Cash Offer vs. Traditional Financing: What’s the Difference?

If you are selling your house, cash is king. Here’s why: when a buyer has cash in hand, they aren’t jockeying for bank financing. Which means their cash is a sure bet. Traditional bank financing is not a sure bet. In fact, a potential buyer’s financing can fall through at any point—right up until closing.  

To obtain traditional financing, a buyer must survive the mortgage process. Anyone who has been through it will tell you the process involves a grueling amount of paperwork. The bank wants to know, for certain, that lending money to the person (or persons) applying for a loan is a good financial risk. Things like making a major purchase (like a car) or experiencing a change in employment can knock a prospective buyer out of the mortage approval process. A vast array of factors can make banks raise their eyebrows and back out of a loan, so going with a cash buyer for your property is a safer, more straight-forward bet.  

If you need to sell your property as-is, a cash offer may work out better than traditional financing. Property must meet certain criteria for a bank to fund an FHA loan. Investopedia notes that a home loan can be denied over any of the following: 

Electrical and Heating: The electrical box should not have any frayed or exposed wires.  All habitable rooms must have a functioning heat source (except in a few select cities with mild winters). 

Roofs and Attics: The roofing must keep moisture out and be expected to last for at least two more years. The appraiser must inspect the attic for evidence of possible roof problems. The roof cannot have more than three layers of roofing. If the roof does not meet this criteria, the FHA requires a new roof.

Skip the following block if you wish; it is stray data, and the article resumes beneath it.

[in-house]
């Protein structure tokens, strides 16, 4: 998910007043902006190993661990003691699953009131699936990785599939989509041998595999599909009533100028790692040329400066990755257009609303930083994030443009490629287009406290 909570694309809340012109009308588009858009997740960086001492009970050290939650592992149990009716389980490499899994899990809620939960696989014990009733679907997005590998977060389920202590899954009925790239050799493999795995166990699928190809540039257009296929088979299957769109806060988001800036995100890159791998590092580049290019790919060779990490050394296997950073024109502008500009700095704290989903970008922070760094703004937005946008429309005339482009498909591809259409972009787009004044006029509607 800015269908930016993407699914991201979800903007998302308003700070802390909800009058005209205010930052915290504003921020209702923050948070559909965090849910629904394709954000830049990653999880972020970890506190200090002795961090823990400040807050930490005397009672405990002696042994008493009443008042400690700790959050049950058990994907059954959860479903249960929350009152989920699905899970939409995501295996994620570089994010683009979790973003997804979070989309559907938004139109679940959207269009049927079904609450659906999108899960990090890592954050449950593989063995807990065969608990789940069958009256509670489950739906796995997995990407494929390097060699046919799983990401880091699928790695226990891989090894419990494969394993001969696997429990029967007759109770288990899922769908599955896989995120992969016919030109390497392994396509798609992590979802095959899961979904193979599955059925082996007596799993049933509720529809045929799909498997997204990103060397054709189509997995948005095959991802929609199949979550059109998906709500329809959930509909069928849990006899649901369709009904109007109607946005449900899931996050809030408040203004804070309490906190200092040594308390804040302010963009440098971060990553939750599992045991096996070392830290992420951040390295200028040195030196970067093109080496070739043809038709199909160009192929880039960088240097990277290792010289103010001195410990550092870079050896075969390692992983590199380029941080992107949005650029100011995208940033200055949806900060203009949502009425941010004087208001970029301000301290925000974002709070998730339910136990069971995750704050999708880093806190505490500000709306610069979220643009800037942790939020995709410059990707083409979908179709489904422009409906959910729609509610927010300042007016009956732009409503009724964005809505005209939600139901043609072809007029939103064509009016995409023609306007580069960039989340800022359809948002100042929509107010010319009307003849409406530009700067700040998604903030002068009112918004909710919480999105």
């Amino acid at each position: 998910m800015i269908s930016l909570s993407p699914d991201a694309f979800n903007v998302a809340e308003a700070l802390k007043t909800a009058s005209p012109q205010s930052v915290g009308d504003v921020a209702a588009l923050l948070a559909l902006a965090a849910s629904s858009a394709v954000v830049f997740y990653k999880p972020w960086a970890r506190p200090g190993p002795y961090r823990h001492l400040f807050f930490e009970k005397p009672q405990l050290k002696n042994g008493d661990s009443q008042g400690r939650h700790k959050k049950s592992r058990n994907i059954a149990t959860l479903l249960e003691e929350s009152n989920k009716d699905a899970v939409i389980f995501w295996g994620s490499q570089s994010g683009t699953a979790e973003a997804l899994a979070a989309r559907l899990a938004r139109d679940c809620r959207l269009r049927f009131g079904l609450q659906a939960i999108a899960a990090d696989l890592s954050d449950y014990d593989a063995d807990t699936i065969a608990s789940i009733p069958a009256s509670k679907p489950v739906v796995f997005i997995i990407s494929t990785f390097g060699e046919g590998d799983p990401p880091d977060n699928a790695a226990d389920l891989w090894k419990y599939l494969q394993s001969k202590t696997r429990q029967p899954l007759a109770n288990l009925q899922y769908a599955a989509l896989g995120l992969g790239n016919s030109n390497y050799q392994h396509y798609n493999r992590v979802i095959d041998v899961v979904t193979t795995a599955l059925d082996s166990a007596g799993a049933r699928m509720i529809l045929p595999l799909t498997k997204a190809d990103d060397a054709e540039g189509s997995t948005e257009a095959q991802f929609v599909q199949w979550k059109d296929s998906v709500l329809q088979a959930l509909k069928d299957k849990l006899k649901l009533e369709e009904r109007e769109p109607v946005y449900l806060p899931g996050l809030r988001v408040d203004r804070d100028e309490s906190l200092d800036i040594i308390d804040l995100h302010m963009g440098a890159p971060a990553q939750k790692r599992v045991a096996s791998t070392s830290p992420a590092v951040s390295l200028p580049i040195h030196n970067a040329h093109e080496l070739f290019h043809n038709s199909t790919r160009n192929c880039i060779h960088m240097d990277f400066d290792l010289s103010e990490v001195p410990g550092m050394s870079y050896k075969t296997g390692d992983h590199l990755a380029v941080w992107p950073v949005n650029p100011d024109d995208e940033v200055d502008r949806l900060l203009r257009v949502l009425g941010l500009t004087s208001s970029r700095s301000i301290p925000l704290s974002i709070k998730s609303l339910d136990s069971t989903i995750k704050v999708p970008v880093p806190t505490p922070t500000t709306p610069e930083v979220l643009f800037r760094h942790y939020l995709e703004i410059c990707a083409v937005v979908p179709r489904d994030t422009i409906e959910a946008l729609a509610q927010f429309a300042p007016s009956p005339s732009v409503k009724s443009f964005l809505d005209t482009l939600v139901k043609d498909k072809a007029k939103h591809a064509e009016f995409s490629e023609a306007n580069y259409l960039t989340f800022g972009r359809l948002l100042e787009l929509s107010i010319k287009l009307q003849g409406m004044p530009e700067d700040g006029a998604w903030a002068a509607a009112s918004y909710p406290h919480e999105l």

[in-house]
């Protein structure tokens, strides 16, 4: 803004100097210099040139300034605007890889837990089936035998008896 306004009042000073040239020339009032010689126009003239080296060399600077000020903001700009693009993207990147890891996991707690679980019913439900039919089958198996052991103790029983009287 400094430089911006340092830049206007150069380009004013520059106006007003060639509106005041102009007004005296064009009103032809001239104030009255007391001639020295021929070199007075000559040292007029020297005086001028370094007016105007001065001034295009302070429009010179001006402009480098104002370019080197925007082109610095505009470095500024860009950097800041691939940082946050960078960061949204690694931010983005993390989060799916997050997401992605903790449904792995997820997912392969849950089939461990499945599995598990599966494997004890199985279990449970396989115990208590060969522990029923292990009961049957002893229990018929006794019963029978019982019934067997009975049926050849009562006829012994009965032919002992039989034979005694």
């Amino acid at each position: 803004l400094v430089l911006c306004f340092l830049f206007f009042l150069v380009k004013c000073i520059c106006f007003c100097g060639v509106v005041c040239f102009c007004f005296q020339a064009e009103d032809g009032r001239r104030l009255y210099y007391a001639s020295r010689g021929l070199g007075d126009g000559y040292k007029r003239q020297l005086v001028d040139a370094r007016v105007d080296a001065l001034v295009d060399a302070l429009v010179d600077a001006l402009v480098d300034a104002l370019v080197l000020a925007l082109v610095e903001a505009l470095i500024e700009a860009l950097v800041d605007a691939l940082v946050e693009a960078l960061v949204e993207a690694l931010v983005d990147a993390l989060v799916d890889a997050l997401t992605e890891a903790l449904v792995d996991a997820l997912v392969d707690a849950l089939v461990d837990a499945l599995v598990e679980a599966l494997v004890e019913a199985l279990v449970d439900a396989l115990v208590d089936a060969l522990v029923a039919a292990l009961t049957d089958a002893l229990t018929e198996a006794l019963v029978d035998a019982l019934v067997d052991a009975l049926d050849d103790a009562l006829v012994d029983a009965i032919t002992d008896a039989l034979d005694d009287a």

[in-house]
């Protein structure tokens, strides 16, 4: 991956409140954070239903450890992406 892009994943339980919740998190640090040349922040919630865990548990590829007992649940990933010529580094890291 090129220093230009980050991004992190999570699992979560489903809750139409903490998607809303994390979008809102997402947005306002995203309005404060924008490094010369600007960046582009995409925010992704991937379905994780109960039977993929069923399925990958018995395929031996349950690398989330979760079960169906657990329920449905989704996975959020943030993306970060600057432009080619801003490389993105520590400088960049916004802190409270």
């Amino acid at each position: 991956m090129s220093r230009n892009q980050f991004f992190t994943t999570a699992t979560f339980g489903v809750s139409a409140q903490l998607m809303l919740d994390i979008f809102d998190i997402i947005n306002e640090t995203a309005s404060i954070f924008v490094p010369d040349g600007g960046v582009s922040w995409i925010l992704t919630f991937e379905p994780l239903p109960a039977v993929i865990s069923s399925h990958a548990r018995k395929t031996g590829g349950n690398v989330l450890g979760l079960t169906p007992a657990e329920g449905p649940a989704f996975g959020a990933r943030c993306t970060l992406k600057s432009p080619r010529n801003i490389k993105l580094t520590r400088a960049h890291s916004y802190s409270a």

Water Heaters: The water heater must meet local building codes and must convey with the property. 

Hazards and Nuisances: A number of conditions fall under this category. They include but are not limited to the following: 

  • Contaminated soil 

  • Proximity to a hazardous waste site 

  • Oil and gas wells located on the property 

  • Heavy traffic 

  • Airport noise and hazards 

  • Other sources of excessive noise 

  • Proximity to something that could explode, such as a high-pressure petroleum line 

  • Proximity to high-voltage power lines 

  • Proximity to a radio or TV transmission tower 

Structural Soundness: Any defective structural conditions and any other conditions that could lead to future structural damage must be remedied before the property can be sold. These include defective construction, excessive dampness, leakage, decay, termite damage and continuing settlement.  

Asbestos: If an area of the home contains asbestos that appears to be damaged or deteriorating, the FHA requires further inspection by an asbestos professional. 

Bathrooms: The home must have a toilet, sink and shower. (This requirement might sound silly, but you’d be surprised what people will take with them when they’re foreclosed on, and what vandals will steal from a vacant house.) 

If any of this sounds all too familiar, consider selling to a real estate investor. They can buy your house as-is, for cash. No appraisals. No bank loans.  

Buyers going through a traditional funding process will need at least 6-8 weeks to complete the process and get their loan. If you sell for cash, you can quickly. Sometimes in as little as 2 weeks. If you work with an investor, you can often set the closing date. And they typically pay all the associated closing fees.  

If you want a sure bet, that isn’t contingent on appraisals & inspections, and you want to close quickly, consider selling your house to a real estate investor for cash.  
 

 

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